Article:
Why Apple pushing its new mobile products to Q3 could be a good thing

Apple shares dropped during after hours trading when CEO Tim Cook said: "We've got some really great stuff coming in the fall." But here's why delaying its mobile updates to later in the year could be a good move on Apple's part.

Tim Cook dropped quite a bombshell during today's Q2 FY13 earnings call when he talked about Apple's product pipeline. Apple's CEO had this to say when UBS analyst Steve Milunovich asked him the following question:

Tim, you alluded to fall announcement of products. Is that indicating that there may not be substantial new products until literally fall? Late September, which means the September quarter could look a lot like the June quarter? Is that part of what you're implying, or were you being more general?

Why Apple pushing its new mobile products to fall is a good thing - Jason O'Grady

Cook replied:

I don't want to be more specific. But I'm just saying we've got some really great stuff coming in the fall. And across all of 2014.

As Larry Dignan noted in Between the Lines, the reaction in after hours trading was swift as Apple's 7 percent gain faded quickly on the comments.

Some pundits have been speculating that an updated iPhone 5S could be released in the summer (June, July, or August) and some have even suggested that an iPad refresh could come as soon as this month. It's easy to see why people would be disappointed to hear "fall" after rumors have indicated "summer" (or even "spring", in terms of the iPad) — but this is why rumors need to be taken with a grain of salt. 

While Cook's comments could be a decoy to divert attention from his real road map, or a page out of Jobs' classic "under promise and over-deliver" playbook (he could release products in both summer and fall, after all) let's take his words at face value for the moment. Not releasing an updated iPad or iPhone until the "fall" actually makes a fair amount of sense and would probably be a good move for the company. 

For starters, there's a growing perception that Apple is falling behind the likes of Google, Windows, and, to some extent, Facebook in the mobile OS department. Not literally of course, (there were plenty of blustery statistics by Apple's CEO and CFO about "usage" and "ecosystem"), but in practical terms, the iPhone home screen from 2013 doesn't look much different from the iPhone home screen from 2007.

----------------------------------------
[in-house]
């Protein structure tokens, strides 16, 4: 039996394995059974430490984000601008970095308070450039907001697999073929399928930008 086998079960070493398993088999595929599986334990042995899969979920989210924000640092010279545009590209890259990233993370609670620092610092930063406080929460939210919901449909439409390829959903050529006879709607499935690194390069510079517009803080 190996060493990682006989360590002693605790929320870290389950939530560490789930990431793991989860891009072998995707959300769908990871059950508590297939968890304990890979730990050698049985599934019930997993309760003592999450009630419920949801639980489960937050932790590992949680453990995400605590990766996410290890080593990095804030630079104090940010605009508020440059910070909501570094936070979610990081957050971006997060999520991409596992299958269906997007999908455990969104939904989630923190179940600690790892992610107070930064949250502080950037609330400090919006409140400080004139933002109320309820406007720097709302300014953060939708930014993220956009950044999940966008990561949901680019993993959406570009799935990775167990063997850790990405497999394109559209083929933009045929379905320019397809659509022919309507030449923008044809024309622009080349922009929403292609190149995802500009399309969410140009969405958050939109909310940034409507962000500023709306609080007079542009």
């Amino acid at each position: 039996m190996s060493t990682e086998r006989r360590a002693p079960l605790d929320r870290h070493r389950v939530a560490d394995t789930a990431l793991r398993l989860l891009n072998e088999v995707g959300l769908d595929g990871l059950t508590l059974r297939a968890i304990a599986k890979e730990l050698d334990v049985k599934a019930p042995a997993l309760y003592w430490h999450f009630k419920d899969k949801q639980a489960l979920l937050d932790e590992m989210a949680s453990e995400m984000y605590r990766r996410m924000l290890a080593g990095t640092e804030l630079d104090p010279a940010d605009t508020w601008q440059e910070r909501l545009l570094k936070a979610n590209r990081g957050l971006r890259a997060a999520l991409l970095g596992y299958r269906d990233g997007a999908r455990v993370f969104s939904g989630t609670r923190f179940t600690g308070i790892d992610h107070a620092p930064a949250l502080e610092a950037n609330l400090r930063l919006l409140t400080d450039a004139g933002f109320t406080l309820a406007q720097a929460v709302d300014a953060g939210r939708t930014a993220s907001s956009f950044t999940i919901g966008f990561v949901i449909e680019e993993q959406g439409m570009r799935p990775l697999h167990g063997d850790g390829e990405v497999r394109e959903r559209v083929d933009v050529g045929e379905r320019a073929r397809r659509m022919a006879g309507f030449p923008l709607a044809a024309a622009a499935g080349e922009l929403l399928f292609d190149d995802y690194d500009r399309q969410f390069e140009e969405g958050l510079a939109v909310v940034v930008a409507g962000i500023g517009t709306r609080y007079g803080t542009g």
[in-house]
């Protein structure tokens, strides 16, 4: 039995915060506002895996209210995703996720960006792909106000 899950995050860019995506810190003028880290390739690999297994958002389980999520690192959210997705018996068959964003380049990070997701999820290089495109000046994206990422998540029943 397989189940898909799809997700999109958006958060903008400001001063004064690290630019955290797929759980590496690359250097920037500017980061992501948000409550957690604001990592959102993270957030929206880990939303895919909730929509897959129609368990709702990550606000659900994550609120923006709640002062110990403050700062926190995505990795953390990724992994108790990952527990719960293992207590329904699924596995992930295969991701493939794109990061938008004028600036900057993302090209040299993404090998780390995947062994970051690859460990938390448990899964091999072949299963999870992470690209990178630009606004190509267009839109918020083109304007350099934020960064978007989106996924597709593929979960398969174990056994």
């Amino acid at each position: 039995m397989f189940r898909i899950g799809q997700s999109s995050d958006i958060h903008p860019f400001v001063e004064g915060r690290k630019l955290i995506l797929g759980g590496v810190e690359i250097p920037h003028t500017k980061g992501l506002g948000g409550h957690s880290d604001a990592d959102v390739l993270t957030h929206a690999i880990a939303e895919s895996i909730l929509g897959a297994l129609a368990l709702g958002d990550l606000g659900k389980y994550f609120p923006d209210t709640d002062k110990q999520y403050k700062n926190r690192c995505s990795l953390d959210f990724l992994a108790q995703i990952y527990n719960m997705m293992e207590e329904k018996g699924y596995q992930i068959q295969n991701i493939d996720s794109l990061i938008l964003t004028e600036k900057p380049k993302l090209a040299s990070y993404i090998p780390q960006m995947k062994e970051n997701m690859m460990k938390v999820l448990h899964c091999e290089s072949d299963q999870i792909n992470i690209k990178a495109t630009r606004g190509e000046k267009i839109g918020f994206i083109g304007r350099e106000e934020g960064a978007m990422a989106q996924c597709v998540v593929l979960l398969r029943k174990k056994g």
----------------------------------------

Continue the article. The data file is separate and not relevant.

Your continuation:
Apple's mobile OS consists of a grid of static icons, while other OSes have widgets, live wallpaper, tiles, and yes, even chat heads. Apple has had the same boring, static icons for six years. 

Take a look at Apple's once vaunted music products. iTunes should be taken out back and shot, and I haven't used Apple's music app since installing the Spotify and SiriusXM apps. And Twitter music makes the Music app look prehistoric. Apple staunchly ignored music subscription and streaming services, and now companies like Spotify and Rdio are eating its lunch.

Look at chat. While iMessage is a step in the right direction, it suffers from reliability problems and is unnecessarily complex to set up. Meanwhile, apps like WhatsApp Messenger, Facebook Messenger, Kik Messenger, Viber, and Wickr make Apple look like your grandfather's messaging app. 

Apple should have owned the mobile OS, music, and messaging, but it was too busy counting its money and resting on its laurels. 

Moving its iPhone and iPad announcements back to "fall" seems to confirm earlier rumors that iOS 7 was delayed, but it could be a net positive for the company — if it uses the time to completely overhaul and modernize iOS and its mobile hardware. And I'm not talking about a new "flatter" look from Johnny Ive and being 1mm thinner.

Apple needs to innovate again, and bring back the excitement that made people want the iPhone in the first place.

Pushing back its mobile hardware to later in the year would allow Apple to showcase iOS 7 to developers at the Apple Worldwide Developers Conference (presumably in June). This will give developers all summer to ramp their apps to take advantage of iOS's new features. 

Apple needs to completely overhaul iOS with features like a live and completely customizable desktop (with widgets, menubarlets, and lock screenlets), customizable default apps (because Apple has also fallen behind in Maps, Safari, Mail, and Calendar, too) and third party keyboards (which Apple can vet to address the security implications). Everything needs to work in landscape and upside-down mode, too. 

Once iOS 7 is given to developers this summer, Apple needs to redouble its efforts on mobile hardware and explore features like NFC , inductive charging, and better cameras and batteries. It also needs to include Retina displays in every mobile product (I'm looking at you, iPad mini). And if people want a five-inch smartphone, make a five inch iPhone. Why is Apple just giving away this market to Samsung/Google?

And it's time for Apple to address payments. Apple has sold almost 600 million iOS devices, and I'm tired of Apple claiming that that mobile payments are in their "infancy". That's nonsense. As I mentioned in August and September 2012, Apple could singlehandedly move mobile payments into adulthood by investing in Passbook, NFC, and other frictionless payment technologies and own the space! Or will it let Passbook wither and die like music and messaging? 

In short, I'm OK with Apple pushing its new mobile offerings to the fall to make a bonafide effort to stay competitive. Frankly, it needs to. If Apple doesn't make some significant moves with mobile in 2013 it will give away even more ground to Samsung and Google, and will become the phone that your parents use, while business, professional, and power users defect to devices and platforms that work the way they want them to. 

Apple is at a crossroads, and it needs to step up or step aside, and I hope that it's using the extra time wisely.